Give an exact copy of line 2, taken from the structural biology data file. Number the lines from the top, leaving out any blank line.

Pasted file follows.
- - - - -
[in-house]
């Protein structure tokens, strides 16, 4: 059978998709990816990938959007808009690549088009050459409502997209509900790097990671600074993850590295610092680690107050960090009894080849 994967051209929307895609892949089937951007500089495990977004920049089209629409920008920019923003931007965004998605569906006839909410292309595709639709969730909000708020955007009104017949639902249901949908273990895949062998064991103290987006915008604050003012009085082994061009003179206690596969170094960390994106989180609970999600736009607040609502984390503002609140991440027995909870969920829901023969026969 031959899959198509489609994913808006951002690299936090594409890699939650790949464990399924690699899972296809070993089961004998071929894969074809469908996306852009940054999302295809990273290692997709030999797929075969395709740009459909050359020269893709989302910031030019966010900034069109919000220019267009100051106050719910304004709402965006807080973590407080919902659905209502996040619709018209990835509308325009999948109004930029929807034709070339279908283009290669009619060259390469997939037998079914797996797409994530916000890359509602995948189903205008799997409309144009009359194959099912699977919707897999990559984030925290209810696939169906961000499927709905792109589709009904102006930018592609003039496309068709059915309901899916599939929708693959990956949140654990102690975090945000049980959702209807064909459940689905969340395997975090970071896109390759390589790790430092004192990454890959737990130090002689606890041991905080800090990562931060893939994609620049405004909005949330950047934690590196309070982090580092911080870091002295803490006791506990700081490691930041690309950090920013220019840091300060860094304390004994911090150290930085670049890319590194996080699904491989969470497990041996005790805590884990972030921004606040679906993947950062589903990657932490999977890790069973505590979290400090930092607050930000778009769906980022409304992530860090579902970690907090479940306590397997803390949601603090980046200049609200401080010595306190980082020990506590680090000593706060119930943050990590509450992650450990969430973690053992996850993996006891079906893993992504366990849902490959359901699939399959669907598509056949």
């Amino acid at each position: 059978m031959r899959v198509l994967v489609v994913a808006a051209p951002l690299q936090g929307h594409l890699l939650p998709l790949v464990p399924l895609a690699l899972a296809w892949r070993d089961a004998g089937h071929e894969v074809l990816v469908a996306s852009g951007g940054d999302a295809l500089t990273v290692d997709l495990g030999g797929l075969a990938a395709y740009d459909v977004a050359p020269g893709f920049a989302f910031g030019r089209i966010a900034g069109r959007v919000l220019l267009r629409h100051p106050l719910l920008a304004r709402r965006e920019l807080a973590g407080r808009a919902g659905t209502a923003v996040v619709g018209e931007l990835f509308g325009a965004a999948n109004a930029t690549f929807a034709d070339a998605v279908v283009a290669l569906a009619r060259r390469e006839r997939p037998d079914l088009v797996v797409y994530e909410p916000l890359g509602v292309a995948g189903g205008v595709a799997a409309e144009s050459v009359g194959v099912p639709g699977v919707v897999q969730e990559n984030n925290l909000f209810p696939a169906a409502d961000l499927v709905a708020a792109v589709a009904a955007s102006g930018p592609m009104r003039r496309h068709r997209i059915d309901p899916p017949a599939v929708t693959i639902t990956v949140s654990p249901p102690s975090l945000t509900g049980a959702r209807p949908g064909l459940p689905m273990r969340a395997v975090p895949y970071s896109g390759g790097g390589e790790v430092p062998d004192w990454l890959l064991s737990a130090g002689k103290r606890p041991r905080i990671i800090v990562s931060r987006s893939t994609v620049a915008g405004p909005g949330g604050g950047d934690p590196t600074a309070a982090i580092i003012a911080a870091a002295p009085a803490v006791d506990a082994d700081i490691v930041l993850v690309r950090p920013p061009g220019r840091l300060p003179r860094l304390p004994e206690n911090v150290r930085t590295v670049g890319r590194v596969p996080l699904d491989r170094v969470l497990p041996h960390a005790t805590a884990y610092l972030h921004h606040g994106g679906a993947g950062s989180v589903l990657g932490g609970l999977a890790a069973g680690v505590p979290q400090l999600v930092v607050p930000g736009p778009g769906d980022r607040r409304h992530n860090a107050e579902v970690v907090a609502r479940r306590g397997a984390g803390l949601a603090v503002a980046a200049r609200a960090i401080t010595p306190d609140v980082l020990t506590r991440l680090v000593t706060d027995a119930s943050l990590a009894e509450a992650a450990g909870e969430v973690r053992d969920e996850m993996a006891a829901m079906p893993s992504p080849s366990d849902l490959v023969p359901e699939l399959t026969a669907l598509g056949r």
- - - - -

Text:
């Protein structure tokens, strides 16, 4: 059978998709990816990938959007808009690549088009050459409502997209509900790097990671600074993850590295610092680690107050960090009894080849 994967051209929307895609892949089937951007500089495990977004920049089209629409920008920019923003931007965004998605569906006839909410292309595709639709969730909000708020955007009104017949639902249901949908273990895949062998064991103290987006915008604050003012009085082994061009003179206690596969170094960390994106989180609970999600736009607040609502984390503002609140991440027995909870969920829901023969026969 031959899959198509489609994913808006951002690299936090594409890699939650790949464990399924690699899972296809070993089961004998071929894969074809469908996306852009940054999302295809990273290692997709030999797929075969395709740009459909050359020269893709989302910031030019966010900034069109919000220019267009100051106050719910304004709402965006807080973590407080919902659905209502996040619709018209990835509308325009999948109004930029929807034709070339279908283009290669009619060259390469997939037998079914797996797409994530916000890359509602995948189903205008799997409309144009009359194959099912699977919707897999990559984030925290209810696939169906961000499927709905792109589709009904102006930018592609003039496309068709059915309901899916599939929708693959990956949140654990102690975090945000049980959702209807064909459940689905969340395997975090970071896109390759390589790790430092004192990454890959737990130090002689606890041991905080800090990562931060893939994609620049405004909005949330950047934690590196309070982090580092911080870091002295803490006791506990700081490691930041690309950090920013220019840091300060860094304390004994911090150290930085670049890319590194996080699904491989969470497990041996005790805590884990972030921004606040679906993947950062589903990657932490999977890790069973505590979290400090930092607050930000778009769906980022409304992530860090579902970690907090479940306590397997803390949601603090980046200049609200401080010595306190980082020990506590680090000593706060119930943050990590509450992650450990969430973690053992996850993996006891079906893993992504366990849902490959359901699939399959669907598509056949």